Mysaucepan‘s potato gratin turns out to be a great complement to my rib-eye steaks with some wilted spinach to the delight of our dinner guests.
A 2008 Kaesler Cabernet Sauvignon is bold and full of dark berries flavours on the nose. It is soft and elegant on the palate and a wonderful complement for the rib-eye steaks.
I think this dinner will keep Mysaucepan satified until the next craving for French food hits her palate.
French onion soup
You will need to slice at least 8 – 10 large brown onions. I can slice onions pretty quickly to avoid tearing up but if you want to avoid that onion sting in the eyes, my suggestion is to use a mandolin and/or a pair of swimming eye goggles.
Thinner slices of brown onions, will impart more flavour to the soup.
- 8 – 10 large brown onions, thinly sliced crosswise to get fine “O” shaped onion rings
- 2 litres of good veal stock (or vegetable stock for a vegetarian version)
- 60gm butter
- 6 tablespoon extra virgin olive oil
- 6 sprigs of thyme
- 4 – 6 teaspoon salt, adjust to taste
- a good splash of dry white wine (optional)
- Heat butter and olive oil in a stock pot until it is gently sizzling.
- Add onions, thyme, salt and stir to coat evenly and cook in medium heat until the onions start to wilt and become soft.
- Pour in veal stock and simmer in low heat for about 20 minutes until fragrant.
- Serve hot with cheese croutons and a sprinkle of black pepper and garnish with some fresh thyme.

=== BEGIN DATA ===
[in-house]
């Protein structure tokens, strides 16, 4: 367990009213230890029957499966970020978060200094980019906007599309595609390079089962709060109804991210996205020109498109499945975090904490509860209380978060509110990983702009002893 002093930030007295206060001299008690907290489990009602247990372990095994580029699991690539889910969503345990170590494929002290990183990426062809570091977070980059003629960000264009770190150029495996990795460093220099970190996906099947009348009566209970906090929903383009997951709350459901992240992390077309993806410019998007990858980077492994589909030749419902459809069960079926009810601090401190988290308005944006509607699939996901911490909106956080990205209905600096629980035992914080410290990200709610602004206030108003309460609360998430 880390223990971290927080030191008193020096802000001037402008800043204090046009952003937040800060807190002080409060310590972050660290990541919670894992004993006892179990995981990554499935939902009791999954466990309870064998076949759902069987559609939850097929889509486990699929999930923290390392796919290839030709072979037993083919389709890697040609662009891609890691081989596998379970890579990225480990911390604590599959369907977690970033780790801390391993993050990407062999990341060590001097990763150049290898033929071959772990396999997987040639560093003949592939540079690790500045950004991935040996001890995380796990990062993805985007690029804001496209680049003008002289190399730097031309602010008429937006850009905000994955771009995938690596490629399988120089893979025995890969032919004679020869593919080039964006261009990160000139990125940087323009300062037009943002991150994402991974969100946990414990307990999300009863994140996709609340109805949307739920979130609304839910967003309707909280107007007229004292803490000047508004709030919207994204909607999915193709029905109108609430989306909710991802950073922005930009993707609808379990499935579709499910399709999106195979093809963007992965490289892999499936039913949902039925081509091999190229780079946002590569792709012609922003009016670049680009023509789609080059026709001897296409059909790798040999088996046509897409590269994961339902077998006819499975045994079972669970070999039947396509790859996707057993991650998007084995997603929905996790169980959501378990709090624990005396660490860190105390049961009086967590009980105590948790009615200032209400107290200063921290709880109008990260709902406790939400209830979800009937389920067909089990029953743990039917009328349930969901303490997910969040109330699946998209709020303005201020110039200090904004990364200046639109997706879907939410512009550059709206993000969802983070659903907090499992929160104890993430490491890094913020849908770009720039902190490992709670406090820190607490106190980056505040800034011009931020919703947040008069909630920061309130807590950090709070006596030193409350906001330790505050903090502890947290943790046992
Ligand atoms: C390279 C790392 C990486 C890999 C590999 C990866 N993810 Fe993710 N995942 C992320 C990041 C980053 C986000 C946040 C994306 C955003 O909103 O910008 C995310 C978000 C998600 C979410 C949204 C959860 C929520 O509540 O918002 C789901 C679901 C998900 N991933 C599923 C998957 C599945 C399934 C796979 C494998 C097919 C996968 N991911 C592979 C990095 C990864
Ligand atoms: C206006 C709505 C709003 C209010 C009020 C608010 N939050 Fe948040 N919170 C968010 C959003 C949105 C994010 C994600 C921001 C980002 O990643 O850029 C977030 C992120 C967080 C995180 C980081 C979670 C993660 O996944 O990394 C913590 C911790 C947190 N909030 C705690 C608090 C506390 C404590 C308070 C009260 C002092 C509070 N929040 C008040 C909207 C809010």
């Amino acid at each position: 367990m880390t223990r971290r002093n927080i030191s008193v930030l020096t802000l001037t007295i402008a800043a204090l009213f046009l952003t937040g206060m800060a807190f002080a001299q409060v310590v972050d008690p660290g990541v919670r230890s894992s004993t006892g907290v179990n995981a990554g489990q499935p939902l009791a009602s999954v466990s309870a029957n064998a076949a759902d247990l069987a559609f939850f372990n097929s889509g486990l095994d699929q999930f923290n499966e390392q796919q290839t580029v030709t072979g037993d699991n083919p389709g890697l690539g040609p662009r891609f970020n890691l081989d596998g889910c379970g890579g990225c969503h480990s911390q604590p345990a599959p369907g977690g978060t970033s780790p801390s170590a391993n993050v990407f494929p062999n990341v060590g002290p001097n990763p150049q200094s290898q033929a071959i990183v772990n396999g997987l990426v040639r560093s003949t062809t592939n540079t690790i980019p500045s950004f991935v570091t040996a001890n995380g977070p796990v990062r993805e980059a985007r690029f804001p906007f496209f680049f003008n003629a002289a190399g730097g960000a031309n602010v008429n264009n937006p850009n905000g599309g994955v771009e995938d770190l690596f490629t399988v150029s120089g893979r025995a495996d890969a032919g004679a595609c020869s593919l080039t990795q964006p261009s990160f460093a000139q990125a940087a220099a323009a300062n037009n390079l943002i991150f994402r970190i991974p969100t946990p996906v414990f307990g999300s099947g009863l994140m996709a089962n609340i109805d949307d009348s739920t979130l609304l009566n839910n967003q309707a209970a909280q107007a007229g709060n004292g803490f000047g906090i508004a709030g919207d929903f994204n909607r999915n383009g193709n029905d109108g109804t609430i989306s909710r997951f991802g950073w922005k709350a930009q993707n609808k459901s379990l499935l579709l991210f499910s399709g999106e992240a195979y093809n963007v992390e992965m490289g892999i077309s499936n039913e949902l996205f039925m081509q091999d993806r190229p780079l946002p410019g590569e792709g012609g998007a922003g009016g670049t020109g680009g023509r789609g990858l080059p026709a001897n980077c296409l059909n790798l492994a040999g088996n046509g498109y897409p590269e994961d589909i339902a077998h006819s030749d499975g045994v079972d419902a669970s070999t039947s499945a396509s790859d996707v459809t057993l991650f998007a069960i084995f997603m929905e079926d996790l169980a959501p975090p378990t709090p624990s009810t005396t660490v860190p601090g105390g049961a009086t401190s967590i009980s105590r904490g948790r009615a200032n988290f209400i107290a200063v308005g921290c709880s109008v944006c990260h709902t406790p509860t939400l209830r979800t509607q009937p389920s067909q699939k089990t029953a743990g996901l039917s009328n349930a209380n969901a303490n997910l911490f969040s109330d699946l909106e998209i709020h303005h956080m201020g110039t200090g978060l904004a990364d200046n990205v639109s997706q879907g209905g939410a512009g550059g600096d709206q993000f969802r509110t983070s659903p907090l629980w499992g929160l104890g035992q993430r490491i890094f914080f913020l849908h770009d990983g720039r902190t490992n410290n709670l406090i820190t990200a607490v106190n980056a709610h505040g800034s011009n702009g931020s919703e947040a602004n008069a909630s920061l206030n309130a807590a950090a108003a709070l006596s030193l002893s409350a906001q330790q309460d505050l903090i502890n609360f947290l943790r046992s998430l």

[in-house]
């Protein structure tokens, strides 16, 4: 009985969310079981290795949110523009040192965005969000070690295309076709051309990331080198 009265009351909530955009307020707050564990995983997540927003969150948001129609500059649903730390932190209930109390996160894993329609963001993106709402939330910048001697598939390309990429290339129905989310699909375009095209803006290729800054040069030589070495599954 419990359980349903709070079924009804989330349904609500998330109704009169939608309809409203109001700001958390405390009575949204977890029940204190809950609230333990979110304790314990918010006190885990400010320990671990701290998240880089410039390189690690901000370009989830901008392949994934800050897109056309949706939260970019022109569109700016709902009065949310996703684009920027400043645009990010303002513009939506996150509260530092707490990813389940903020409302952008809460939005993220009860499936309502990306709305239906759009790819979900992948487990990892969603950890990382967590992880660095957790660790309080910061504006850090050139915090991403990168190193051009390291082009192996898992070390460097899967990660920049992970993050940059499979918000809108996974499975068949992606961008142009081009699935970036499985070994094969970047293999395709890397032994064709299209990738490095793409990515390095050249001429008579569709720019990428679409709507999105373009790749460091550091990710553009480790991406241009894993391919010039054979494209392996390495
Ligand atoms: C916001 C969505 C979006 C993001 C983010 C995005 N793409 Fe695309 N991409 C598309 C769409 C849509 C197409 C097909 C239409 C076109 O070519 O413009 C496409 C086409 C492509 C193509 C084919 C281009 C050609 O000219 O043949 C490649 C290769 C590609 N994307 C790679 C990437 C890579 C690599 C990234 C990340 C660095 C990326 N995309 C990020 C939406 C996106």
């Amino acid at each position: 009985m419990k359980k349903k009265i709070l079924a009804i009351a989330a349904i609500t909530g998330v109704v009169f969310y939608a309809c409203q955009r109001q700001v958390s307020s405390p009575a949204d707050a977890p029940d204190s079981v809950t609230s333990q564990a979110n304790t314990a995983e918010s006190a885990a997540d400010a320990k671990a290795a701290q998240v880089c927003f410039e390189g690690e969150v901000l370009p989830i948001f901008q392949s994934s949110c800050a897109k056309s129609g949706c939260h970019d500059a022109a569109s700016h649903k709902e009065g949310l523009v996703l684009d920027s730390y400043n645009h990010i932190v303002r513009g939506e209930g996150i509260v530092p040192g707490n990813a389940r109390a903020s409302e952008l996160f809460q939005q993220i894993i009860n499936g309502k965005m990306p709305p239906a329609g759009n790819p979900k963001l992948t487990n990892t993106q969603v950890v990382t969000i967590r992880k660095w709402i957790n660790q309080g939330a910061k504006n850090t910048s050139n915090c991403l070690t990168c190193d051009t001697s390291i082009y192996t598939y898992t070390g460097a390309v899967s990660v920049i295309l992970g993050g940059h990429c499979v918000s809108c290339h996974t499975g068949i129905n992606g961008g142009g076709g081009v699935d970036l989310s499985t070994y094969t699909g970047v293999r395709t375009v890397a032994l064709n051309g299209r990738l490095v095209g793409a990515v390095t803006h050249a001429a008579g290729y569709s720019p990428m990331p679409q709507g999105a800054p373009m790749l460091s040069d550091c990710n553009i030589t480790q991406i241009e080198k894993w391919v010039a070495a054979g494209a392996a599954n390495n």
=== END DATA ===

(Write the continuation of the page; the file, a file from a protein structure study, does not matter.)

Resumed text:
I like potato gratin because this dish is always wholesome and hearty. It can be a beautiful complement to grilled meats, roasts and seafood.
The trick to a good potato gratin is in the richness of the sauce that is poured over the potato before it goes into the oven. Many recipes use nutmeg but Mysaucepan prefers to omit and substitute this ingredient with thyme in gently simmering the butter, milk and cream in a saucepan.
- 2 tablespoon butter
- 250ml lite cream
- 300ml milk
- 6 sprigs thyme
- 800gm of desiree potatoes, peeled and thinly sliced crosswise
- 80gm grated cheddar and parmesan
- salt and black pepper to taste
- Gently heat the butter, milk, cream and thyme in a small saucepan until almost simmering and remove from heat.
- Assemble one layer of potato slices in a baking tray and ladle a few tablespoons over the potato and add a few pinches of salt and black pepper and sprinkle a little grated cheddar and parmesan.
- Repeat step 2 above until the baking tray is almost full and top with remaining cheddar and parmesan.
- Heat oven to 200 degree Celcius. Cover the baking tray with aluminium foil and bake for approximately 30 minutes.
- Remove aluminium foil from the baking tray and check if potatoes are soft. Bake uncovered for another 10 to 15 minutes until the cheese at the top of the potatoes become golden brown.
- Remove from oven, let potato gratin rest and cool a little then serve immediately.
Serves 4 – 6 people
Potato gratin can also be a hearty meal in itself in winter.
I prefer to serve the cheese croutons separate as opposed to placing it on top of the soup like the French.
By serving the croutons separately, my dinner guests can eat them on its own and the croutons do not become soggy from being in the soup.
So dear readers, are you a fan of French cuisine and if so, what is your favourite French food?